Another bigger picture question is whether the Democrats will agree to caps on discretionary spending going forward once this deal expires. It is likely the current battle lines that informed this and past budget deals will extend into future talks. The only variable will be the fortifications and arms available to each party in each chamber. However, the leverage granted by the “Budget Control Act of 2011” (BCA) (P.L. 112-25) will be gone. It should be interesting to see what happens in calendar year 2020.

Appropriations State of Play

The House is on the verge of finishing work on its 12 appropriations bills while the Senate has passed only a supplemental appropriations bill and will bring another to the floor. Absent an imminent breakthrough on the caps on discretionary spending for FY 2020 and 2021, the word for appropriations will be “impasse” until the end of the year.

Thus far, House Democrats seem to have bridged their internal differences on defense and non-defense spending in passing two of the most contentious bills of any cycle (Labor-Health and Human Services-Education and Defense) and have moved on to the next package.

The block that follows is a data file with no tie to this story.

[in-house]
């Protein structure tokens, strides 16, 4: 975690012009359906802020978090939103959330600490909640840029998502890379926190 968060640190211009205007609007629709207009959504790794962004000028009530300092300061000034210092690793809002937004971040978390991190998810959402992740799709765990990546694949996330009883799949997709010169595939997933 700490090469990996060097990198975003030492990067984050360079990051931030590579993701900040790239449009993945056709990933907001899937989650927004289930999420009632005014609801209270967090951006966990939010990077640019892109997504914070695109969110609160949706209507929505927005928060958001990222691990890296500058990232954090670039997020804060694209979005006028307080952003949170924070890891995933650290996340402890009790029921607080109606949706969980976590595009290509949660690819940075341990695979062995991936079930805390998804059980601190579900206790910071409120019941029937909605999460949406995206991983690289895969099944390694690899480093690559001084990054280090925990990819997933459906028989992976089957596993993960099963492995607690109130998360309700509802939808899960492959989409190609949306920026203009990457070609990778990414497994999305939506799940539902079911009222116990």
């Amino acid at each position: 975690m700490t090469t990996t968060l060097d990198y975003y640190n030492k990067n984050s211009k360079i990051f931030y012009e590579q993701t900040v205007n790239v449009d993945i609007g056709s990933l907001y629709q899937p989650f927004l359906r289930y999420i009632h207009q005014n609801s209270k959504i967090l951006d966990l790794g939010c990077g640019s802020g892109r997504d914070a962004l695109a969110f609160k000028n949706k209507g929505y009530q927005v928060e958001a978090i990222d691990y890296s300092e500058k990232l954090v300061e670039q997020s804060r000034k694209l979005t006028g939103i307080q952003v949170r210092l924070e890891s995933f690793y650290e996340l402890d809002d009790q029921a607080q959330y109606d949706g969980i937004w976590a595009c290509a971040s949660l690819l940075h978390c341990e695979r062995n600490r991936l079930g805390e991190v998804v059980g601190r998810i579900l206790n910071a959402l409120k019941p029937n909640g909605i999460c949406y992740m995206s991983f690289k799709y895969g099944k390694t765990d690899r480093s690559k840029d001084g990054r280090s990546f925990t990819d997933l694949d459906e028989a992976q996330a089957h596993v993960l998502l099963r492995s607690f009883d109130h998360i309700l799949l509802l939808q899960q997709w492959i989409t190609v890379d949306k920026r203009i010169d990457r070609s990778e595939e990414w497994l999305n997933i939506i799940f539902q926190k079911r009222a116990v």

However, one of the least controversial bills has now become the object of controversy and may prove difficult to pass: the Legislative Branch bill. House Majority Leader Steny Hoyer (D-MD) had reportedly negotiated a deal with Republican Minority Leader Kevin McCarthy (R-CA) and Minority Whip Steve Scalise (R-LA) under which House Members would get their first raise in ten years as a cost of living adjustment. In exchange for the pay raise that Republicans would also receive, the minority party would not attack the majority party on the floor or in the campaign cycle. However, House freshmen Democrats who were narrowly elected in the last election approached Hoyer about pulling the provision from the FY 2020 Legislative Branch bill that was supposed to be part of the first package of bills. They made the case that the optics of giving Members a pay raise given the major issues that have gone unresolved would be terrible and would hamper their reelection efforts.